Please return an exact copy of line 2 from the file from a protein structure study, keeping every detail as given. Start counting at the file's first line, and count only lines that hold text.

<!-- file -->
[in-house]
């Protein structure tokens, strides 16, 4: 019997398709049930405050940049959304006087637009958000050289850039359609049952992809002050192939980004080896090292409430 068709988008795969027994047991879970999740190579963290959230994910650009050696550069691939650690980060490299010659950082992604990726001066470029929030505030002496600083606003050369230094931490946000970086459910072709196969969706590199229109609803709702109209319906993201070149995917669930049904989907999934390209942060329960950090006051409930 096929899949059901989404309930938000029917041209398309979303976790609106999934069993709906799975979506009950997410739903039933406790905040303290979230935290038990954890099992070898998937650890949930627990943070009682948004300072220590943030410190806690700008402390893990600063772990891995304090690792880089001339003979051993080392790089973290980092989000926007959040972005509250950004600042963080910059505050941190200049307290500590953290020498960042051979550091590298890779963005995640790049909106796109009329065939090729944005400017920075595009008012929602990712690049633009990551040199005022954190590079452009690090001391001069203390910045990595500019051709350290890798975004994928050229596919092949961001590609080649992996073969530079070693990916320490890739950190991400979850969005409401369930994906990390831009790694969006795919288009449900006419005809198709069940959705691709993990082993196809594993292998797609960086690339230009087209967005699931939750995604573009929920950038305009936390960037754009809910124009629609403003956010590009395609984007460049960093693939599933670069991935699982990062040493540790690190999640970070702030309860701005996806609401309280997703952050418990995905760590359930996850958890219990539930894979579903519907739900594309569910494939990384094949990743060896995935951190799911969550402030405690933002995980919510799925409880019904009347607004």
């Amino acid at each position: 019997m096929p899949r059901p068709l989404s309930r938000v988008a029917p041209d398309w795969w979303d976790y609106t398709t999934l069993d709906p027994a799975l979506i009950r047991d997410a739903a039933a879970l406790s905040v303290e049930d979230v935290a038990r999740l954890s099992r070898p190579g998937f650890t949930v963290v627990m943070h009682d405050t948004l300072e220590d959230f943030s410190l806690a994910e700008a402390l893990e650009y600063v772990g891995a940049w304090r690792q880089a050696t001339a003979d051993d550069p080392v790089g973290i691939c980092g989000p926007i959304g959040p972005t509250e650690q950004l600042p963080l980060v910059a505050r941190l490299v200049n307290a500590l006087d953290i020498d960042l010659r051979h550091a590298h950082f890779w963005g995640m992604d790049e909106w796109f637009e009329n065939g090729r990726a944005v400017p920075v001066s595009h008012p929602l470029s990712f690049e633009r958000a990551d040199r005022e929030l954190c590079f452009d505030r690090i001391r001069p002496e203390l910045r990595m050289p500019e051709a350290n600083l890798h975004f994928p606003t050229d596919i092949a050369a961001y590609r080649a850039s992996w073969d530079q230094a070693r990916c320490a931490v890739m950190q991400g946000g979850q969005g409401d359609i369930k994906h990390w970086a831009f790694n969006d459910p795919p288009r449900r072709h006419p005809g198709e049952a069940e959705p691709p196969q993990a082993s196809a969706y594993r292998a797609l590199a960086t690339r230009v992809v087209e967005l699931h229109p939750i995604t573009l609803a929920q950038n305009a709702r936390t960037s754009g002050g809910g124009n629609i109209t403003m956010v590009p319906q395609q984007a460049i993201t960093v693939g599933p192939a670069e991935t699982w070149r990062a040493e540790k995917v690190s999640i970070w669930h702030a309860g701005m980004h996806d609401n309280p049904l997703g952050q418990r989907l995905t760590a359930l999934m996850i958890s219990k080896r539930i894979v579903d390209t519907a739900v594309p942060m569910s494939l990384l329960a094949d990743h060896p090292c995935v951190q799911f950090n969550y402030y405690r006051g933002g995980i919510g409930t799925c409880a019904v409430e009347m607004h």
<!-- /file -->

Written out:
């Protein structure tokens, strides 16, 4: 019997398709049930405050940049959304006087637009958000050289850039359609049952992809002050192939980004080896090292409430 068709988008795969027994047991879970999740190579963290959230994910650009050696550069691939650690980060490299010659950082992604990726001066470029929030505030002496600083606003050369230094931490946000970086459910072709196969969706590199229109609803709702109209319906993201070149995917669930049904989907999934390209942060329960950090006051409930 096929899949059901989404309930938000029917041209398309979303976790609106999934069993709906799975979506009950997410739903039933406790905040303290979230935290038990954890099992070898998937650890949930627990943070009682948004300072220590943030410190806690700008402390893990600063772990891995304090690792880089001339003979051993080392790089973290980092989000926007959040972005509250950004600042963080910059505050941190200049307290500590953290020498960042051979550091590298890779963005995640790049909106796109009329065939090729944005400017920075595009008012929602990712690049633009990551040199005022954190590079452009690090001391001069203390910045990595500019051709350290890798975004994928050229596919092949961001590609080649992996073969530079070693990916320490890739950190991400979850969005409401369930994906990390831009790694969006795919288009449900006419005809198709069940959705691709993990082993196809594993292998797609960086690339230009087209967005699931939750995604573009929920950038305009936390960037754009809910124009629609403003956010590009395609984007460049960093693939599933670069991935699982990062040493540790690190999640970070702030309860701005996806609401309280997703952050418990995905760590359930996850958890219990539930894979579903519907739900594309569910494939990384094949990743060896995935951190799911969550402030405690933002995980919510799925409880019904009347607004």